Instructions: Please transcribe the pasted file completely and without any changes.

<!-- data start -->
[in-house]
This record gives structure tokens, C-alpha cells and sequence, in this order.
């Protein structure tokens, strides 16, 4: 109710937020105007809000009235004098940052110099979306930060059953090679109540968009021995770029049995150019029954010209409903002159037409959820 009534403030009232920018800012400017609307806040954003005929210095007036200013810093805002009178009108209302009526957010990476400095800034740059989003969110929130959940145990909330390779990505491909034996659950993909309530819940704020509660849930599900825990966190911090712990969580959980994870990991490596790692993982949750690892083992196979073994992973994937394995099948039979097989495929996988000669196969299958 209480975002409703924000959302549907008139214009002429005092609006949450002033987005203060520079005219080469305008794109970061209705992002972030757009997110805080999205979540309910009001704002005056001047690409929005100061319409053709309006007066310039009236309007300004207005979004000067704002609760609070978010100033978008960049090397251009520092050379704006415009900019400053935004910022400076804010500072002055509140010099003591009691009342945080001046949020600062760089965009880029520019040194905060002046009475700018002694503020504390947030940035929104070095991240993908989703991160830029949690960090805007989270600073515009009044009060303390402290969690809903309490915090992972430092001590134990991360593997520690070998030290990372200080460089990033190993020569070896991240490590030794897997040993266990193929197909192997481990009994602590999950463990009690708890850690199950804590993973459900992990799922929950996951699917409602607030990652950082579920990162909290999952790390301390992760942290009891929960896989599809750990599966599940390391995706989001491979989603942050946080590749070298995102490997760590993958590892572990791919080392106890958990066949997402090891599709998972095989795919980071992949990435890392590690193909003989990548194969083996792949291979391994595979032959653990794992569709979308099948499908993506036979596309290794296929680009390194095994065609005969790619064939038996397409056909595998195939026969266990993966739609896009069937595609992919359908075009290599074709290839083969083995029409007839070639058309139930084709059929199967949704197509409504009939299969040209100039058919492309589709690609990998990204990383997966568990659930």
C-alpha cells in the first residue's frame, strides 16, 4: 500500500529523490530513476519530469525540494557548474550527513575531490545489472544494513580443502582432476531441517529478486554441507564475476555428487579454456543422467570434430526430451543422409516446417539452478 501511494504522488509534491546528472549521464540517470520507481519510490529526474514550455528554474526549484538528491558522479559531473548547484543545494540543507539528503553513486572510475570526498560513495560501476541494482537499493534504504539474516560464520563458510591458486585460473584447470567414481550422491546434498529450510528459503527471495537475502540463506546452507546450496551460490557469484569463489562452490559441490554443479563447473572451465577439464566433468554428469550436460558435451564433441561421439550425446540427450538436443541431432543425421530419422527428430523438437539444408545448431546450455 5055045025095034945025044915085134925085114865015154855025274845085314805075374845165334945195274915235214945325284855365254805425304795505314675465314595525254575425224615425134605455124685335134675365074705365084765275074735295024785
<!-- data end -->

[in-house]
This record gives structure tokens, C-alpha cells and sequence, in this order.
């Protein structure tokens, strides 16, 4: 109710937020105007809000009235004098940052110099979306930060059953090679109540968009021995770029049995150019029954010209409903002159037409959820 009534403030009232920018800012400017609307806040954003005929210095007036200013810093805002009178009108209302009526957010990476400095800034740059989003969110929130959940145990909330390779990505491909034996659950993909309530819940704020509660849930599900825990966190911090712990969580959980994870990991490596790692993982949750690892083992196979073994992973994937394995099948039979097989495929996988000669196969299958 209480975002409703924000959302549907008139214009002429005092609006949450002033987005203060520079005219080469305008794109970061209705992002972030757009997110805080999205979540309910009001704002005056001047690409929005100061319409053709309006007066310039009236309007300004207005979004000067704002609760609070978010100033978008960049090397251009520092050379704006415009900019400053935004910022400076804010500072002055509140010099003591009691009342945080001046949020600062760089965009880029520019040194905060002046009475700018002694503020504390947030940035929104070095991240993908989703991160830029949690960090805007989270600073515009009044009060303390402290969690809903309490915090992972430092001590134990991360593997520690070998030290990372200080460089990033190993020569070896991240490590030794897997040993266990193929197909192997481990009994602590999950463990009690708890850690199950804590993973459900992990799922929950996951699917409602607030990652950082579920990162909290999952790390301390992760942290009891929960896989599809750990599966599940390391995706989001491979989603942050946080590749070298995102490997760590993958590892572990791919080392106890958990066949997402090891599709998972095989795919980071992949990435890392590690193909003989990548194969083996792949291979391994595979032959653990794992569709979308099948499908993506036979596309290794296929680009390194095994065609005969790619064939038996397409056909595998195939026969266990993966739609896009069937595609992919359908075009290599074709290839083969083995029409007839070639058309139930084709059929199967949704197509409504009939299969040209100039058919492309589709690609990998990204990383997966568990659930």
C-alpha cells in the first residue's frame, strides 16, 4: 500500500529523490530513476519530469525540494557548474550527513575531490545489472544494513580443502582432476531441517529478486554441507564475476555428487579454456543422467570434430526430451543422409516446417539452478 501511494504522488509534491546528472549521464540517470520507481519510490529526474514550455528554474526549484538528491558522479559531473548547484543545494540543507539528503553513486572510475570526498560513495560501476541494482537499493534504504539474516560464520563458510591458486585460473584447470567414481550422491546434498529450510528459503527471495537475502540463506546452507546450496551460490557469484569463489562452490559441490554443479563447473572451465577439464566433468554428469550436460558435451564433441561421439550425446540427450538436443541431432543425421530419422527428430523438437539444408545448431546450455 5055045025095034945025044915085134925085114865015154855025274845085314805075374845165334945195274915235214945325284855365254805425304795505314675465314595525254575425224615425134605455124685335134675365074705365084765275074735295024785